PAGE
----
Tips on how the metals industry can get the most from electricity deregulation...
By now you have probably heard,read or been affected by plans to restructure the electric utility industry. Lower energy prices and value-added services were anticipated to encourage energy providers to be more responsive to the needs of their customers.
Do you believe this? Well, it is true according to Dave Lambert, business development manager in American Electric Power's metals sector. "Competition in the electric utility industry is a complex issue, and as many believe, the long-term benefits will provide potential savings, better service and options for selecting suppliers and products not presently enjoyed." Mr. Lambert said.
"While your present electric company will continue to deliver electricity to your business, competition allows you to buy that electricity from many suppliers. This choice gives you greater control over how much you pay for the energy you use, as well as making available a variety of services never offered before," he noted.
Exactly when the electric utility industry will be fully deregulated is unknown, although some states are moving ahead faster than others. Now is the time for metals managers to prepare for electricity restructuring by evaluating their energy needs.
Electricity pricing will depend on a number of factors, such as the time of day and time of year when your business uses the most energy, your ability to curtail use or provide an alternate source, and the risks you are willing to take. Mr. Lambert commented that the metals industry can prepare for competition by finding out how its facilities use the electricity they are billed for each month.
"Some use, or loads, are constant and do not vary significantly from month to month. Lighting and solution heating fall under this category and are called base loads. These base loads along with your process loads will be key to energy pricing. They will allow your energy supplier to accurately estimate the monthly amount of energy its needs to deliver to your company.
Restructuring will create the need for metals industry managers to choose an energy supplier. Prior to making the decision, consider what caused you to choose your present natural gas or long-distance telephone carrier. Apply similar logic to choosing your electric company.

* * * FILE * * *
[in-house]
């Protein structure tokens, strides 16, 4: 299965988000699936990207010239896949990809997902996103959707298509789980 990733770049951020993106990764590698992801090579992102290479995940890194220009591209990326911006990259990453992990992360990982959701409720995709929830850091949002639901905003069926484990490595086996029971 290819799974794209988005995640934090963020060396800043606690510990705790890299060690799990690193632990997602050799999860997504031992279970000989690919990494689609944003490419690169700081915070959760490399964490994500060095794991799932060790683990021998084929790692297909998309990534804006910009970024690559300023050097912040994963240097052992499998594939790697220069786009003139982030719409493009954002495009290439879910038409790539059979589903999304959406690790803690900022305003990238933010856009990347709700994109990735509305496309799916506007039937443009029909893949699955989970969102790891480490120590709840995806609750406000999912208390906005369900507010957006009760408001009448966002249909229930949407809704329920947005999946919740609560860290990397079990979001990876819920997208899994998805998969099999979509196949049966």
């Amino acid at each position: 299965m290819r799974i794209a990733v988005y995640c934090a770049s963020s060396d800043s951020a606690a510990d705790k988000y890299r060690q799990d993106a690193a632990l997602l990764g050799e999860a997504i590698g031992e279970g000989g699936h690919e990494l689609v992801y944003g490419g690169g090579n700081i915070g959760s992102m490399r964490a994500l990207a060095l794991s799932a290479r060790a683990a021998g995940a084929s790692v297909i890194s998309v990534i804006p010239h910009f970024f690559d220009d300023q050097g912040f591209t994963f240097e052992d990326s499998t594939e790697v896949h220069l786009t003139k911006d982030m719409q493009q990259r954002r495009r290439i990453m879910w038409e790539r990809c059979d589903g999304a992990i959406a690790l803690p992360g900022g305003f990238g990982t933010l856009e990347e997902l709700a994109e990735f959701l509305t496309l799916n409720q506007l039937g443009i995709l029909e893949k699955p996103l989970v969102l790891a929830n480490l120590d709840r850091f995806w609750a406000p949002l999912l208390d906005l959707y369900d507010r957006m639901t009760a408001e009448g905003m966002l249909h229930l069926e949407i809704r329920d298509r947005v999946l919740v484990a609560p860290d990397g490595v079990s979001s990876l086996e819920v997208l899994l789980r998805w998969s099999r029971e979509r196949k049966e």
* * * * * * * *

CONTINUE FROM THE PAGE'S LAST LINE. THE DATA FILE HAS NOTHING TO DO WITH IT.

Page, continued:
Decide in advance what criteria are important. Is price the only consideration? How about the ability to speak with a knowledgeable customer service representative when you need to? Maybe billing processes and convenience are most important to you. Reliability and other value-added services and products should also be considered.
Mr. Lambert suggests managers consider the following questions:
Can it supply you with customer testimonials and telephone numbers so you can verify the customers' satisfaction levels?
Competition in the electric utility industry will be an exciting time for utilities and their customers. However, you need to do research before talking with suppliers. "In many ways, you will be negotiating the price, service and contract length," noted Mr. Lambert. "Since no one knows what the price of energy will be tomorrow, avoid long-term contracts initially, unless you have the right to unilaterally cancel your agreement without financial penalty."
If you do not have an energy strategy, establish one. This should encompass a thorough knowledge of your energy consumption, the energy cost of individual production lines and/or processes, your ability to withstand interruptions and the associated impact on production issues, such as just-in-time delivery, etc.
As far as staying current on changes within the electricity industry, a utility representative should provide businesses with timely, pertinent information on this topic. If your utility is not providing this information, ask it to start. Being an informed consumer can translate into significant savings for your business.